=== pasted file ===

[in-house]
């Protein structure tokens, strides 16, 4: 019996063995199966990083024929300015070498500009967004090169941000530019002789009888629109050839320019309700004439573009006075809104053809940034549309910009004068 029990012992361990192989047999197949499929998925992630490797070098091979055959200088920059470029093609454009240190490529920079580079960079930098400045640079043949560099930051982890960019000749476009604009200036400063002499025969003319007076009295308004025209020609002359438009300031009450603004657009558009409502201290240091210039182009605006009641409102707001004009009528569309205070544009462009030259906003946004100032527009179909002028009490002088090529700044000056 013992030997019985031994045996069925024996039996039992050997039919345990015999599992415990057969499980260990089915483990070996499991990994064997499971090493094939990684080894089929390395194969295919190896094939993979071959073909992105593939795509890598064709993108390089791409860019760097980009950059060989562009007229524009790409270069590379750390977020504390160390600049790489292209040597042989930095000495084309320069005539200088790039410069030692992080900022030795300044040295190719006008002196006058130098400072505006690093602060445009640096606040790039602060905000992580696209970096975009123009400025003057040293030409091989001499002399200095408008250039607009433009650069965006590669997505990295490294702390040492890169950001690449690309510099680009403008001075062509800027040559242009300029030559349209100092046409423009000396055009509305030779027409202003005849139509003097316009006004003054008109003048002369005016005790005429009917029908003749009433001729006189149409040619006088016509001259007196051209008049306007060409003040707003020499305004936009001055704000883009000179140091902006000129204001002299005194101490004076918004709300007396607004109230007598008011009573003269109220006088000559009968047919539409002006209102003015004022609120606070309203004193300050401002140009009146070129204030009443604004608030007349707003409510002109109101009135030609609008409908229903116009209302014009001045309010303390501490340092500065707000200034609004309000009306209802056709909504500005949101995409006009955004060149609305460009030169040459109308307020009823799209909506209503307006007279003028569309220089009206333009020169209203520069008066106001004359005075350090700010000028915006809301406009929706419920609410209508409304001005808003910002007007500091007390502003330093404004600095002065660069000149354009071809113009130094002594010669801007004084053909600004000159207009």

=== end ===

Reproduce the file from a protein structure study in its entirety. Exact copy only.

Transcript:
[in-house]
């Protein structure tokens, strides 16, 4: 019996063995199966990083024929300015070498500009967004090169941000530019002789009888629109050839320019309700004439573009006075809104053809940034549309910009004068 029990012992361990192989047999197949499929998925992630490797070098091979055959200088920059470029093609454009240190490529920079580079960079930098400045640079043949560099930051982890960019000749476009604009200036400063002499025969003319007076009295308004025209020609002359438009300031009450603004657009558009409502201290240091210039182009605006009641409102707001004009009528569309205070544009462009030259906003946004100032527009179909002028009490002088090529700044000056 013992030997019985031994045996069925024996039996039992050997039919345990015999599992415990057969499980260990089915483990070996499991990994064997499971090493094939990684080894089929390395194969295919190896094939993979071959073909992105593939795509890598064709993108390089791409860019760097980009950059060989562009007229524009790409270069590379750390977020504390160390600049790489292209040597042989930095000495084309320069005539200088790039410069030692992080900022030795300044040295190719006008002196006058130098400072505006690093602060445009640096606040790039602060905000992580696209970096975009123009400025003057040293030409091989001499002399200095408008250039607009433009650069965006590669997505990295490294702390040492890169950001690449690309510099680009403008001075062509800027040559242009300029030559349209100092046409423009000396055009509305030779027409202003005849139509003097316009006004003054008109003048002369005016005790005429009917029908003749009433001729006189149409040619006088016509001259007196051209008049306007060409003040707003020499305004936009001055704000883009000179140091902006000129204001002299005194101490004076918004709300007396607004109230007598008011009573003269109220006088000559009968047919539409002006209102003015004022609120606070309203004193300050401002140009009146070129204030009443604004608030007349707003409510002109109101009135030609609008409908229903116009209302014009001045309010303390501490340092500065707000200034609004309000009306209802056709909504500005949101995409006009955004060149609305460009030169040459109308307020009823799209909506209503307006007279003028569309220089009206333009020169209203520069008066106001004359005075350090700010000028915006809301406009929706419920609410209508409304001005808003910002007007500091007390502003330093404004600095002065660069000149354009071809113009130094002594010669801007004084053909600004000159207009």